While the third person narration is generally consistently smooth flowing, the dialog sections exhibit drastic differences.  Some dialog is very choppy and brusque to the point of occasionally sounding almost like poorly dubbed Asian cinema while other dialog seems much more natural but I think this is mostly due to the translators attempting to convey different styles of Japanese conversation in English.  In any case, for me the dialog only highlighted the feeling of being immersed in Japanese culture.

One element of style or content that might be a bit controversial for some readers is the use of graphic sex scenes which include scenes of serious passion, scenes of raw lust, and some weird sex scenes that are more than a little creepy.  There is also occasional graphic violence which only reinforces that this is not a novel for youngsters.   I would guess that the strong sex and violence content is viewed a bit differently through the cultural lens of Japan. 

I was a little bit worried that 1Q84 might contain too much fantasy elements for my taste but this was not an issue as the fantastic elements of the story do not overpower the strength of the story or the characters who are solidly realistic.  On the other hand, fantastic elements are responsible for some of the largest mysteries of the novel and you shouldn’t count on any logical explanations.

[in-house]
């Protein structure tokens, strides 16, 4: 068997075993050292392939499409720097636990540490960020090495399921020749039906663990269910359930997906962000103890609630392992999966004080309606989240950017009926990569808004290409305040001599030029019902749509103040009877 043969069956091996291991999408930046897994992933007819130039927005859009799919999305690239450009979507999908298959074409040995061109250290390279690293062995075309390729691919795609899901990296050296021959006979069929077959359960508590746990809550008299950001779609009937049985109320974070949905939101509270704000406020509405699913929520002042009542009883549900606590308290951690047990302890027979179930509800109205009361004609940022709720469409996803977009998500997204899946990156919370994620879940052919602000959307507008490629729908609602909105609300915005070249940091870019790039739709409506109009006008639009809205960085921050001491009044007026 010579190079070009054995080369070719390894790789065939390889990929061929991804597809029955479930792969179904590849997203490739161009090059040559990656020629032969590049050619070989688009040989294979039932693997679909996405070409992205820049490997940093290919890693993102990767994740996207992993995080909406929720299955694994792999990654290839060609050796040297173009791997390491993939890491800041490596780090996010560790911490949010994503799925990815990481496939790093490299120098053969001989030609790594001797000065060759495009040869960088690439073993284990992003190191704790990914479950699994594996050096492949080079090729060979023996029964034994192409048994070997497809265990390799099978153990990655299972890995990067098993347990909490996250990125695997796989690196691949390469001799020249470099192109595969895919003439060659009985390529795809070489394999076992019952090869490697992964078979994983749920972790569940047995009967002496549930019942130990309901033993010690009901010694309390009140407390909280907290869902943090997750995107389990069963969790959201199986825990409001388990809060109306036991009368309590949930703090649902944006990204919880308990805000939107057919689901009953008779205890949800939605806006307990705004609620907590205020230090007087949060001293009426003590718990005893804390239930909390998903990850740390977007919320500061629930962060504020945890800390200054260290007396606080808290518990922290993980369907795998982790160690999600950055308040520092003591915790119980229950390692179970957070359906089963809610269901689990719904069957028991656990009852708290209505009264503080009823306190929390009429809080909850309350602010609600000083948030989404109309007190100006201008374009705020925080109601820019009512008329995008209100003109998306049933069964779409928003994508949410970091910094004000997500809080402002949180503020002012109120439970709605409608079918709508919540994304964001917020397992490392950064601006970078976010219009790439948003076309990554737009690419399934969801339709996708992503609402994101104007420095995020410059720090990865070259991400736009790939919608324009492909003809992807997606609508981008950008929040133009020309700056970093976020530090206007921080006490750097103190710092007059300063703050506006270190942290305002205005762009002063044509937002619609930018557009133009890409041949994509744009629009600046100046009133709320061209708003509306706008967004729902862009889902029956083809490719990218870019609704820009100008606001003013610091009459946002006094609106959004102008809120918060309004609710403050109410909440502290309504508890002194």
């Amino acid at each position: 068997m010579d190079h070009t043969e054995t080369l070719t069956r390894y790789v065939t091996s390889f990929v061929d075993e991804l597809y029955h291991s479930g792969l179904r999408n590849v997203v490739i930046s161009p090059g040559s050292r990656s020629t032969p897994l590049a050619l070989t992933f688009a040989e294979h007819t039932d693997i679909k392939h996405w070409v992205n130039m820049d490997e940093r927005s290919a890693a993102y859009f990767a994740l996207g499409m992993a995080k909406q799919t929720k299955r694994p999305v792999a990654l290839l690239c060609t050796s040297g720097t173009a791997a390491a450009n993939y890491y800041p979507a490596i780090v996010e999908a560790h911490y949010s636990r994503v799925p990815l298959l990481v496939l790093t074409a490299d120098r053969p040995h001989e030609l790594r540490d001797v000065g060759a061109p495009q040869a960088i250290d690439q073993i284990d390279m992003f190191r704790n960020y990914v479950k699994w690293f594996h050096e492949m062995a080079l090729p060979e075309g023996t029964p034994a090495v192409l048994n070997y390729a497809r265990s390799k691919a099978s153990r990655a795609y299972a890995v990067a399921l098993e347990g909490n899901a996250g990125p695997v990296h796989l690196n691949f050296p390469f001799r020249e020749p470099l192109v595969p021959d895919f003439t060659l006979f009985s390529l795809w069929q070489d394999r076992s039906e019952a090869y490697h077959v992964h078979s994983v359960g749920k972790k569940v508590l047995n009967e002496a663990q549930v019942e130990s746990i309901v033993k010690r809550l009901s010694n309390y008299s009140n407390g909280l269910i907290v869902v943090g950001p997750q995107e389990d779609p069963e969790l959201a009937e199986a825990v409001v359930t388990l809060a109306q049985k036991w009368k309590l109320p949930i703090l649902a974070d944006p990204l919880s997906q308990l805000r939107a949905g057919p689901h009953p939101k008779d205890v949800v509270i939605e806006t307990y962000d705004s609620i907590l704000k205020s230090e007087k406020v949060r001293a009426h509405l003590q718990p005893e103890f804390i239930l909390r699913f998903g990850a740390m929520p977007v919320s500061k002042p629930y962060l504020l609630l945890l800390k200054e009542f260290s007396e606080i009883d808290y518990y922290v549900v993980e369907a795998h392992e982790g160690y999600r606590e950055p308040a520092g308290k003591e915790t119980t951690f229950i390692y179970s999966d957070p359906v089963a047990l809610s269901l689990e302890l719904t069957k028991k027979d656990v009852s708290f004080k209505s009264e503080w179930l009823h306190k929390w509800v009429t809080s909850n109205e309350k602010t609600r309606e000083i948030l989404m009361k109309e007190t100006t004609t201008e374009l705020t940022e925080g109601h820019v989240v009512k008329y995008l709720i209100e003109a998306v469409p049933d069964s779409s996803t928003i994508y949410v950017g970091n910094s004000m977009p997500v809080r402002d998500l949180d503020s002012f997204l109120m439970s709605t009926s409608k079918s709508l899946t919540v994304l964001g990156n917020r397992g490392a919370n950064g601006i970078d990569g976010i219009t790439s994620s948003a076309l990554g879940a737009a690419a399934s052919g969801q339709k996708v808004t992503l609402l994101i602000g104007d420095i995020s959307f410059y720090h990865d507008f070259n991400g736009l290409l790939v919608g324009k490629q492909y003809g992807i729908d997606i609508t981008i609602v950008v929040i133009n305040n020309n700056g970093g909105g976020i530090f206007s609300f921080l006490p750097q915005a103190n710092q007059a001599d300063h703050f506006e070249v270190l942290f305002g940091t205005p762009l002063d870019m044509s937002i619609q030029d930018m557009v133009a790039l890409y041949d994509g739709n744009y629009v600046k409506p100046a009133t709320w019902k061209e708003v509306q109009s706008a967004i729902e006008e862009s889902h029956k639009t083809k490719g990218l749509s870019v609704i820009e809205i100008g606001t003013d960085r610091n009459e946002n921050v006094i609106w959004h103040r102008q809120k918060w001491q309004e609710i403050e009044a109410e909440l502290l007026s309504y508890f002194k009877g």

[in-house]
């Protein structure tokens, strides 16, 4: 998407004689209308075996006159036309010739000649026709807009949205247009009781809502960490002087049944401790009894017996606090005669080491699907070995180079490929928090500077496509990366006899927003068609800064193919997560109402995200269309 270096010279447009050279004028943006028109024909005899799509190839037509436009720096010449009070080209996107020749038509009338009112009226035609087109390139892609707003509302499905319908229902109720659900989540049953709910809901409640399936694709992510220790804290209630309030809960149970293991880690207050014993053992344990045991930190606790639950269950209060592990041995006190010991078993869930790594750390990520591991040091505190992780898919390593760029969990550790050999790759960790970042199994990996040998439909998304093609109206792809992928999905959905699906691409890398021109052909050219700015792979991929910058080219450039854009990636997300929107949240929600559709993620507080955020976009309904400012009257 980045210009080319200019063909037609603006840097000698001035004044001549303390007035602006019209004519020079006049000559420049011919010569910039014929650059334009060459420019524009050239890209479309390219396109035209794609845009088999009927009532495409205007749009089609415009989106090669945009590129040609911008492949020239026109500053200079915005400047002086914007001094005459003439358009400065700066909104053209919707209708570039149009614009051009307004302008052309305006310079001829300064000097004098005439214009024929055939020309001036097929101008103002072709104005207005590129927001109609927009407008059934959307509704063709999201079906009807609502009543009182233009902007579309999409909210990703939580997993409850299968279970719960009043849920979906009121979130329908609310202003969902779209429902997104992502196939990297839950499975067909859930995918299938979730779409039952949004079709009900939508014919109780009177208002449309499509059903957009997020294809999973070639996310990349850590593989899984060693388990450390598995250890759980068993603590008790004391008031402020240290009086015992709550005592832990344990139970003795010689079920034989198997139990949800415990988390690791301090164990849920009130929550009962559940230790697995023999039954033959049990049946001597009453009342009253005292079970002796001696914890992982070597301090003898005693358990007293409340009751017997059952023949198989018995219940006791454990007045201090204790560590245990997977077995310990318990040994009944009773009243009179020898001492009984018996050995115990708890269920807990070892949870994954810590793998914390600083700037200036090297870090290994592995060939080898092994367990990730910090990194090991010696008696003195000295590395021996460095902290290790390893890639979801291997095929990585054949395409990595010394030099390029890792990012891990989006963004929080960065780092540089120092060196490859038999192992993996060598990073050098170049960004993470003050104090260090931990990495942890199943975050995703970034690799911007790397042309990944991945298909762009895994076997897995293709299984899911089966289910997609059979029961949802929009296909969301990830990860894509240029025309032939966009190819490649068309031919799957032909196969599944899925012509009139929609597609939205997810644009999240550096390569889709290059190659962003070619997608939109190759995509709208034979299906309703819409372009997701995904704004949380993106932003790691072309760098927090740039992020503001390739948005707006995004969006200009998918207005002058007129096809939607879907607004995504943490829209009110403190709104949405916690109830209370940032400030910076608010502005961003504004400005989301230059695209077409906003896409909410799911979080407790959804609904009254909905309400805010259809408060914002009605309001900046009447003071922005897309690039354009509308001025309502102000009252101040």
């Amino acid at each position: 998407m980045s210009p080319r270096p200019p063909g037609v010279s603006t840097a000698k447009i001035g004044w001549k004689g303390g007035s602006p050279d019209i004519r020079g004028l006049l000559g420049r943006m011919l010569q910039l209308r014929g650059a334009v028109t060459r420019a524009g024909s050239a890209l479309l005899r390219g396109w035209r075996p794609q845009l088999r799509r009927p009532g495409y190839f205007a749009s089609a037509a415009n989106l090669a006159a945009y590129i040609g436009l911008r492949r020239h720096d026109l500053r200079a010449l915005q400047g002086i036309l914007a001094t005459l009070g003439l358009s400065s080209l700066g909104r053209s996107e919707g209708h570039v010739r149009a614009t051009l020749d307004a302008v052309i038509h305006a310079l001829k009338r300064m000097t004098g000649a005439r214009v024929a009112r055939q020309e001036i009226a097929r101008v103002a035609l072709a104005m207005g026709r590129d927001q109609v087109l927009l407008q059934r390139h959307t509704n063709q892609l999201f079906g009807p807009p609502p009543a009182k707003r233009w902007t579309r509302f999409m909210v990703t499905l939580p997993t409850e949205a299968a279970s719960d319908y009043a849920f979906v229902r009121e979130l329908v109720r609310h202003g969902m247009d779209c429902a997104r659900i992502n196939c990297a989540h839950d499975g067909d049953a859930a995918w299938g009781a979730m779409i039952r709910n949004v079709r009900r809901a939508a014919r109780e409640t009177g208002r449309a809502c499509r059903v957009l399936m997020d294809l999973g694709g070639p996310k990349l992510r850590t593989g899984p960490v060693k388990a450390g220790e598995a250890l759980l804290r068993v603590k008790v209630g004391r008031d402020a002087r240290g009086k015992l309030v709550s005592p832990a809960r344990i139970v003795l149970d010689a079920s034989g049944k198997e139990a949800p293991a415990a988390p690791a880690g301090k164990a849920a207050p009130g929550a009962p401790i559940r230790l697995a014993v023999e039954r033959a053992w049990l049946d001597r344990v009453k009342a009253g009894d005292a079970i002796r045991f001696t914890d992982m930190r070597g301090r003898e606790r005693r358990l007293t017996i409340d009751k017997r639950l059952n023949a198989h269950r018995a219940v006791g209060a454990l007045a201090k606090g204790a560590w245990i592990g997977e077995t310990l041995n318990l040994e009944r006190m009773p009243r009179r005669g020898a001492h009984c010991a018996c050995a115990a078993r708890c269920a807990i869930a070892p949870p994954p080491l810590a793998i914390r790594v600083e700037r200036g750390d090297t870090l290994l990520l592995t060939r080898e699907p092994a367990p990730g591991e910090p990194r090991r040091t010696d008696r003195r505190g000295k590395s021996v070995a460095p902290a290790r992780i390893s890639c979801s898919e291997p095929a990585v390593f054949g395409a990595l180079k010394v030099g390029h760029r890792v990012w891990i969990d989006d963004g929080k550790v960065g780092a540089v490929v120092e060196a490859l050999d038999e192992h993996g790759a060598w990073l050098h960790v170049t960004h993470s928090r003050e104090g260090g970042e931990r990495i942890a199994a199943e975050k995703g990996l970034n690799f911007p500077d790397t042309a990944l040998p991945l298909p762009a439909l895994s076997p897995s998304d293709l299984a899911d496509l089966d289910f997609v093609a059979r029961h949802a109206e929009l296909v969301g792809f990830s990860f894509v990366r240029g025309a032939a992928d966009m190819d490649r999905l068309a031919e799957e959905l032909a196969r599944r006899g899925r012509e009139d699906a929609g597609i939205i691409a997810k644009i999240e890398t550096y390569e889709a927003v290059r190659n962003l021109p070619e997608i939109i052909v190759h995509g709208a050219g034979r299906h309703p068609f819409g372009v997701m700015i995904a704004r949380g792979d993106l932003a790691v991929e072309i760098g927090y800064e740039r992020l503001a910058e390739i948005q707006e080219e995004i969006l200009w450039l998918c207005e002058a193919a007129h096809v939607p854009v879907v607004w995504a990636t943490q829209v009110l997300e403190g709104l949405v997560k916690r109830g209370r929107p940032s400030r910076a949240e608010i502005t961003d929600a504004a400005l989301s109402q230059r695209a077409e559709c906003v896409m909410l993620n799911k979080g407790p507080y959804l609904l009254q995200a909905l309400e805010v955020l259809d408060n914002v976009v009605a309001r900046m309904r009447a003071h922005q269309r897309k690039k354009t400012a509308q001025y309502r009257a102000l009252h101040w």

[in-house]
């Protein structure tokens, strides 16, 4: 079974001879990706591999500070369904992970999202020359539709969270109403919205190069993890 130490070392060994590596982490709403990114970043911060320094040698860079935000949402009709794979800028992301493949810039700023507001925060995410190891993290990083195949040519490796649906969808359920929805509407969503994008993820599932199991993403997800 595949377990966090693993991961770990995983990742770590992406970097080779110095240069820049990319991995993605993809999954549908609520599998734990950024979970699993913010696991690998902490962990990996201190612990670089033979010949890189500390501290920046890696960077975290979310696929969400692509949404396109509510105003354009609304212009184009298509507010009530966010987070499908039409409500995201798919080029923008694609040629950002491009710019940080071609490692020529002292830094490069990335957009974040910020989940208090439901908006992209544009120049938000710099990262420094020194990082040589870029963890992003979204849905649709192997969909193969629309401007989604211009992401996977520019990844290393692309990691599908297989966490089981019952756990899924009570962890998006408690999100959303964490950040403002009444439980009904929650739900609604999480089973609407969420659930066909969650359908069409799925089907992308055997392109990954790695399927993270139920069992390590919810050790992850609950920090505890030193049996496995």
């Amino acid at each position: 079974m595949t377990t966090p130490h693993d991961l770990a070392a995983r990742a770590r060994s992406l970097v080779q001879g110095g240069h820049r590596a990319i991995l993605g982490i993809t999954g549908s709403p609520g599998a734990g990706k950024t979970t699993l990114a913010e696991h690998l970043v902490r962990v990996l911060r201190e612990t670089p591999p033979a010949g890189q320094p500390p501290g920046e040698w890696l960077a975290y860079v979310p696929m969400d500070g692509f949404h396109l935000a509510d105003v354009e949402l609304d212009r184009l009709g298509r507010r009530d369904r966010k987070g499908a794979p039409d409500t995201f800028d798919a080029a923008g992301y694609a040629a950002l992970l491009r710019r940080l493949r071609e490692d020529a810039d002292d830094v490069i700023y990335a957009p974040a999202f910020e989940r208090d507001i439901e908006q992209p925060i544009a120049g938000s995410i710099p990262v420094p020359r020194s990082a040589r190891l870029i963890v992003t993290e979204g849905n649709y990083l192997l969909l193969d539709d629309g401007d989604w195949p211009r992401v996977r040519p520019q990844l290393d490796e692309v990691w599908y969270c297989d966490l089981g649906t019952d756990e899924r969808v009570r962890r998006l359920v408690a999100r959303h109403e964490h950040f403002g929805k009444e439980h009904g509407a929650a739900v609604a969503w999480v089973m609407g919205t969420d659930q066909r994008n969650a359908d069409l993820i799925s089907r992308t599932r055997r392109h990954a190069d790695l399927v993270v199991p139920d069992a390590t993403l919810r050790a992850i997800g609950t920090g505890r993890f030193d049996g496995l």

1Q84 provides a unique reading experience and has just about everything I like best in a novel.  It contains high quality writing with engaging characters, intriguing mysteries, tense psychological drama, a convincing love story, and intense scenes of sex and violence.  It completely draws the reader into a fascinating world and keeps the reader engaged with high tension.  It also provides an intriguing look into another culture.  For adults looking for a highly enjoyable reading experience that contains a tremendous mixture of mystery, action, and thinking, I can’t recommend 1Q84 highly enough.